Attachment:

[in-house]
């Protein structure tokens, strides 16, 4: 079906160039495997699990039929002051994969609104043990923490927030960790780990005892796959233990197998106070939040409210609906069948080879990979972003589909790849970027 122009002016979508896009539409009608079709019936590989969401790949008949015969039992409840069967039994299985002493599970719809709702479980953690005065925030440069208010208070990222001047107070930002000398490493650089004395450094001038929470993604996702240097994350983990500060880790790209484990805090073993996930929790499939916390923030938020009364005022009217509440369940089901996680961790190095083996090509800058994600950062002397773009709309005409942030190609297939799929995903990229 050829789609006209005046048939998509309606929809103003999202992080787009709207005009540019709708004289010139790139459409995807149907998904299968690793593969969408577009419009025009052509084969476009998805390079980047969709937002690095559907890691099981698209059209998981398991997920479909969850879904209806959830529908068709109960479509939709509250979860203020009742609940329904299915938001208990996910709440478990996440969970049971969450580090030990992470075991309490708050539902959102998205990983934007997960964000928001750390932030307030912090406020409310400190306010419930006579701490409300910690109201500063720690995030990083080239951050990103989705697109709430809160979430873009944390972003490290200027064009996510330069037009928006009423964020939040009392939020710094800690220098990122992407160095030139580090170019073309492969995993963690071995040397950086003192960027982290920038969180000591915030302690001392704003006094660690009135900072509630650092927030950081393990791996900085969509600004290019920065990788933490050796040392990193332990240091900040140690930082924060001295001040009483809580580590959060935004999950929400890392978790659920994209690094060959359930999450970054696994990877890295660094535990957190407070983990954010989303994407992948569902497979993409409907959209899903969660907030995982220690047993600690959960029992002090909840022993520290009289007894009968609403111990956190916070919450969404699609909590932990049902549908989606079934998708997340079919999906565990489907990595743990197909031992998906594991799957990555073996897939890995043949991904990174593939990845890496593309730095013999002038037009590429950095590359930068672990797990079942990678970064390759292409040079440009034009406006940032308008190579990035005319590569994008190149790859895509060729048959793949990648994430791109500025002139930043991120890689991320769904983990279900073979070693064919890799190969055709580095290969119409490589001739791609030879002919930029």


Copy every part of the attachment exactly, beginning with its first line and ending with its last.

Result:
[in-house]
């Protein structure tokens, strides 16, 4: 079906160039495997699990039929002051994969609104043990923490927030960790780990005892796959233990197998106070939040409210609906069948080879990979972003589909790849970027 122009002016979508896009539409009608079709019936590989969401790949008949015969039992409840069967039994299985002493599970719809709702479980953690005065925030440069208010208070990222001047107070930002000398490493650089004395450094001038929470993604996702240097994350983990500060880790790209484990805090073993996930929790499939916390923030938020009364005022009217509440369940089901996680961790190095083996090509800058994600950062002397773009709309005409942030190609297939799929995903990229 050829789609006209005046048939998509309606929809103003999202992080787009709207005009540019709708004289010139790139459409995807149907998904299968690793593969969408577009419009025009052509084969476009998805390079980047969709937002690095559907890691099981698209059209998981398991997920479909969850879904209806959830529908068709109960479509939709509250979860203020009742609940329904299915938001208990996910709440478990996440969970049971969450580090030990992470075991309490708050539902959102998205990983934007997960964000928001750390932030307030912090406020409310400190306010419930006579701490409300910690109201500063720690995030990083080239951050990103989705697109709430809160979430873009944390972003490290200027064009996510330069037009928006009423964020939040009392939020710094800690220098990122992407160095030139580090170019073309492969995993963690071995040397950086003192960027982290920038969180000591915030302690001392704003006094660690009135900072509630650092927030950081393990791996900085969509600004290019920065990788933490050796040392990193332990240091900040140690930082924060001295001040009483809580580590959060935004999950929400890392978790659920994209690094060959359930999450970054696994990877890295660094535990957190407070983990954010989303994407992948569902497979993409409907959209899903969660907030995982220690047993600690959960029992002090909840022993520290009289007894009968609403111990956190916070919450969404699609909590932990049902549908989606079934998708997340079919999906565990489907990595743990197909031992998906594991799957990555073996897939890995043949991904990174593939990845890496593309730095013999002038037009590429950095590359930068672990797990079942990678970064390759292409040079440009034009406006940032308008190579990035005319590569994008190149790859895509060729048959793949990648994430791109500025002139930043991120890689991320769904983990279900073979070693064919890799190969055709580095290969119409490589001739791609030879002919930029």